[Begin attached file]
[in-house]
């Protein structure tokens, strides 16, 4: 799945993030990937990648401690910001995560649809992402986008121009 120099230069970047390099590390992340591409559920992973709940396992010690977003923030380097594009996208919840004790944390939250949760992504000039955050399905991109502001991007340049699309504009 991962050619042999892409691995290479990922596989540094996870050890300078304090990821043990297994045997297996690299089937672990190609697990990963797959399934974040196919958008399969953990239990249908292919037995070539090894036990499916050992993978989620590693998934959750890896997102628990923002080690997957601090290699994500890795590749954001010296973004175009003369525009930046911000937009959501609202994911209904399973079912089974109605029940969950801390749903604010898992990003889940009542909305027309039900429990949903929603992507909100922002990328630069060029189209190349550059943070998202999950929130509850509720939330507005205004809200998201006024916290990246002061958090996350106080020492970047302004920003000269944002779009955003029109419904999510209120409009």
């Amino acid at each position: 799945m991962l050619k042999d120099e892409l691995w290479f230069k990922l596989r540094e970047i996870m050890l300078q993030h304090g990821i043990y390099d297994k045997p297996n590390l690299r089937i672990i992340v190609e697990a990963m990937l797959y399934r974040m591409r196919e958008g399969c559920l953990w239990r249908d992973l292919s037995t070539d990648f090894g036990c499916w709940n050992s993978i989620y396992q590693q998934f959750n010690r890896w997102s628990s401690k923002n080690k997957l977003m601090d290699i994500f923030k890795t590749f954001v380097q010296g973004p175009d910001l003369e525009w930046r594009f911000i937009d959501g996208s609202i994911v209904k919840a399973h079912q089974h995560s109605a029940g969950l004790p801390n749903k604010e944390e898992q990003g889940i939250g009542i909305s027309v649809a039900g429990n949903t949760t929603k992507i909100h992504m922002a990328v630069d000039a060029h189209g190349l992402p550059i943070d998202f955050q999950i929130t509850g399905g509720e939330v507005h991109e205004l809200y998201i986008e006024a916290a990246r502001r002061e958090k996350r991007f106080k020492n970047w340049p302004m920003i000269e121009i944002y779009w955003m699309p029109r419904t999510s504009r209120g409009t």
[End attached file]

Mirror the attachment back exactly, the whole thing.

[in-house]
């Protein structure tokens, strides 16, 4: 799945993030990937990648401690910001995560649809992402986008121009 120099230069970047390099590390992340591409559920992973709940396992010690977003923030380097594009996208919840004790944390939250949760992504000039955050399905991109502001991007340049699309504009 991962050619042999892409691995290479990922596989540094996870050890300078304090990821043990297994045997297996690299089937672990190609697990990963797959399934974040196919958008399969953990239990249908292919037995070539090894036990499916050992993978989620590693998934959750890896997102628990923002080690997957601090290699994500890795590749954001010296973004175009003369525009930046911000937009959501609202994911209904399973079912089974109605029940969950801390749903604010898992990003889940009542909305027309039900429990949903929603992507909100922002990328630069060029189209190349550059943070998202999950929130509850509720939330507005205004809200998201006024916290990246002061958090996350106080020492970047302004920003000269944002779009955003029109419904999510209120409009």
């Amino acid at each position: 799945m991962l050619k042999d120099e892409l691995w290479f230069k990922l596989r540094e970047i996870m050890l300078q993030h304090g990821i043990y390099d297994k045997p297996n590390l690299r089937i672990i992340v190609e697990a990963m990937l797959y399934r974040m591409r196919e958008g399969c559920l953990w239990r249908d992973l292919s037995t070539d990648f090894g036990c499916w709940n050992s993978i989620y396992q590693q998934f959750n010690r890896w997102s628990s401690k923002n080690k997957l977003m601090d290699i994500f923030k890795t590749f954001v380097q010296g973004p175009d910001l003369e525009w930046r594009f911000i937009d959501g996208s609202i994911v209904k919840a399973h079912q089974h995560s109605a029940g969950l004790p801390n749903k604010e944390e898992q990003g889940i939250g009542i909305s027309v649809a039900g429990n949903t949760t929603k992507i909100h992504m922002a990328v630069d000039a060029h189209g190349l992402p550059i943070d998202f955050q999950i929130t509850g399905g509720e939330v507005h991109e205004l809200y998201i986008e006024a916290a990246r502001r002061e958090k996350r991007f106080k020492n970047w340049p302004m920003i000269e121009i944002y779009w955003m699309p029109r419904t999510s504009r209120g409009t």